Economic conditions, fluctuating government budgets, and policy changes can affect those who rely on safety-net programs and providers for medical care.
California’s Health Care Safety Net: A Sector in Transition covers a period of significant change, with the 2014 implementation of the federal Patient Protection and Affordable Care Act (ACA), which expanded Medi-Cal eligibility to most adults with incomes up to 138% of the federal poverty level (FPL) and established state health care exchanges that enabled individuals to purchase insurance, often with federal subsidies.
Key findings include:
- In 2014, 3 in 10 Californians could be considered part of the safety-net population because they were low-income and enrolled in public programs or were uninsured.
- While public and private nonprofit hospitals provide the most safety-net care, public hospitals are much more reliant on safety-net funding sources to finance their operations. In 2014, 70% of public hospital net patient revenue came from Medi-Cal and county indigent programs, while only 19% of private nonprofit hospital revenue did.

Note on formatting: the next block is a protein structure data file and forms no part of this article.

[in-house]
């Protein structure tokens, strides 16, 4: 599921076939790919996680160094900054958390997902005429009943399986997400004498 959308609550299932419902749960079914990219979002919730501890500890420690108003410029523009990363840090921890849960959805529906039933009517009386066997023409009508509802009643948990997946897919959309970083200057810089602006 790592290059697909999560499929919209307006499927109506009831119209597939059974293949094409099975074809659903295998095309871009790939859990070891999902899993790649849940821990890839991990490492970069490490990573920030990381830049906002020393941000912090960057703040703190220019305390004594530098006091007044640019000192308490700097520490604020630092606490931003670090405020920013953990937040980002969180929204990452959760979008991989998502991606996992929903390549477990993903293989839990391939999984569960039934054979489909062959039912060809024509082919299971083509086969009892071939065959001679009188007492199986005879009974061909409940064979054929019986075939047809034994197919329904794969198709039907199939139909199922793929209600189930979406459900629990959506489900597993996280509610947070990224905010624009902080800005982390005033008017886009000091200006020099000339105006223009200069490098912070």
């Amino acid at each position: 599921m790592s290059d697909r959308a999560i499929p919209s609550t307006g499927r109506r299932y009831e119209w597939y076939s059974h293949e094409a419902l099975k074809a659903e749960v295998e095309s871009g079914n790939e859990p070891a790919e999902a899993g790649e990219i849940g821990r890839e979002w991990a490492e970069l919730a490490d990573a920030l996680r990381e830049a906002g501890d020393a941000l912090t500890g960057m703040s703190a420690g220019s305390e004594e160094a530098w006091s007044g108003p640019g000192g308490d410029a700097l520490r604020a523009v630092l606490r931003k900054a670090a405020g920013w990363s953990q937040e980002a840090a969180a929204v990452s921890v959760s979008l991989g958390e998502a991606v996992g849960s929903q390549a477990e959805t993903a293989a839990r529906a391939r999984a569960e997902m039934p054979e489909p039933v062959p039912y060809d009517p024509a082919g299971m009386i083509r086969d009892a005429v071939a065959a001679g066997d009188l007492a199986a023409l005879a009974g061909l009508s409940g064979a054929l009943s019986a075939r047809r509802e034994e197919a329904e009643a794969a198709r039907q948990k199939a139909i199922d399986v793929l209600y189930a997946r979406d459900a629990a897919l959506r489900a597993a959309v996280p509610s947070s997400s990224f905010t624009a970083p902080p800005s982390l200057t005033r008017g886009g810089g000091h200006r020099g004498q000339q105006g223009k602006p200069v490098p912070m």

- The safety-net population accounted for 83% of community clinic visits. Most of the funding for this care came from Medi-Cal, which funded 68% of community clinic visits, and provided 79% of the clinics’ net patient revenue.
- While insurance coverage of the safety-net population increased from 21% to 24% from 2013 to 2014, access to care may continue to be a problem. Those who access safety-net providers reported more difficulty finding providers who accepted new patients or their insurance relative to the non-safety-net population.
- Californians in the safety net were less likely than those outside the safety net to have a usual source of care, less likely to access preventive care, and more likely to delay care.
- The safety-net population spent more money out-of-pocket for health care as a percentage of income (3.1%) than the non-safety-net population (1.6%). In addition, third-party payer spending for the safety-net population was one-third of the amount spent on the non-safety-net population.
For more data and analysis on this topic, visit these pages from the UCLA Center for Health Policy Research, the Office of Statewide Health Planning and Development, the California Department of Health Care Services, and the Agency for Healthcare Research and Quality.
The full report, and all the charts found in the report, are available for download below. Also available is an infographic, “California’s Safety-Net Population.” These materials are part of CHCF’s California Health Care Almanac, an online clearinghouse for key data and analyses describing the state’s health care landscape. See our entire collection of current and past editions of California’s Health Care Safety Net.